The formation of ring species might provide an explanation of how speciation can occur despite ongoing gene flow. However, few species fit all of the criteria of a classic ring species that formed via isolation by distance around a barrier. Population genetic analyses and ecological niche models were used to examine a ring of song sparrow (Melospiza melodia) subspecies that surround the Sierra Nevada in North America. Eight models were compared that included both geography-based and ecology-based scenarios of ring formation. Song sparrows do fit some aspects of a classic ring species that formed via expansion around a barrier; however, admixture rather than complete reproductive isolation occurred when populations met at the terminus of the ring in southern California. Nichemodels show that variation among subspecies is likely to reflect adaptation to local conditions coupled with current limitations to gene flow across ecotones and that birds are likely to have expanded from a refugium in the southwestern United States. Given that simple isolation-based models often fail to explain many ring species patterns, alternative models that incorporate ecological factors might provide a better explanation of how most ring species formed. Isolation and subsequent partitioning of populations by ecotones can be important drivers of geographic variability in ring species.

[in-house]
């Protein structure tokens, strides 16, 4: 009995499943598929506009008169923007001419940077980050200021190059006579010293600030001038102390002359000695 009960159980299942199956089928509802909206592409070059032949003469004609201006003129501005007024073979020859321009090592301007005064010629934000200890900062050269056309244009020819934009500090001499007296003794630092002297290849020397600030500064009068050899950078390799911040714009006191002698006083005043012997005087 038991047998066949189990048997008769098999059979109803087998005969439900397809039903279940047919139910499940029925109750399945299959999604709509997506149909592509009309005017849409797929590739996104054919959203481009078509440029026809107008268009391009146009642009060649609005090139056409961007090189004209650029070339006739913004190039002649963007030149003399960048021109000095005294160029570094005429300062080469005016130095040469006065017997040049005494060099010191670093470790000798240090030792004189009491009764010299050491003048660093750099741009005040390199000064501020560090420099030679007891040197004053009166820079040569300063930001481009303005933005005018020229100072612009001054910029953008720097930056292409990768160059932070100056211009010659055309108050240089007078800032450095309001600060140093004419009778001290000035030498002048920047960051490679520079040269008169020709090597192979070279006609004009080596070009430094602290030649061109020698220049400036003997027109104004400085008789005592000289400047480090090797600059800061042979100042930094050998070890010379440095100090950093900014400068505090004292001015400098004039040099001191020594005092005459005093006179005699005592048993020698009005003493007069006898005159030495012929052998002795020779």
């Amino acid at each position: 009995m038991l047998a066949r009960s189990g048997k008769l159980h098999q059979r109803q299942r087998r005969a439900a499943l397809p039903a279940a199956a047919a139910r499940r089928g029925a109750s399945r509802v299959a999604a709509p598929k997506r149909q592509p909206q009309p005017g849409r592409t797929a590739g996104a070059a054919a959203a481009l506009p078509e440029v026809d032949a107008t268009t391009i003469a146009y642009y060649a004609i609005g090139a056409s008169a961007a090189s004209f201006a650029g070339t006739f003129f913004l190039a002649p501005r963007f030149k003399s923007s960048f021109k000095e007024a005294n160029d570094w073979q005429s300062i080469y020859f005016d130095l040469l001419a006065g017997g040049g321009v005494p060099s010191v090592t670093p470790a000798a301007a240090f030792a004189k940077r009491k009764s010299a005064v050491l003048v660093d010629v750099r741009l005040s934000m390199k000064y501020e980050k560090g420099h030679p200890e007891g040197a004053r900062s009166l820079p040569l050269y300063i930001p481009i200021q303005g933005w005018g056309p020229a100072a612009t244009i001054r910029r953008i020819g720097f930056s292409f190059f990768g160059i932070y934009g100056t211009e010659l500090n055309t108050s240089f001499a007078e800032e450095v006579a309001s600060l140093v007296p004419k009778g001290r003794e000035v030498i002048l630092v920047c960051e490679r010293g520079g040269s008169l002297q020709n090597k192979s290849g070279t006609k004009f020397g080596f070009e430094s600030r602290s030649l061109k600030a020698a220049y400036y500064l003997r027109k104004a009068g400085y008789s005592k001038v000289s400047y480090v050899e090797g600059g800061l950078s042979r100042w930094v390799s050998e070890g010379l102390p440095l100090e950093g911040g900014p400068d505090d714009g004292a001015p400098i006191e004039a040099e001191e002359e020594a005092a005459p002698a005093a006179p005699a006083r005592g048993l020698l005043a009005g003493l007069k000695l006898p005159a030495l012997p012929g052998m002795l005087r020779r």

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Vol. 64 • No. 3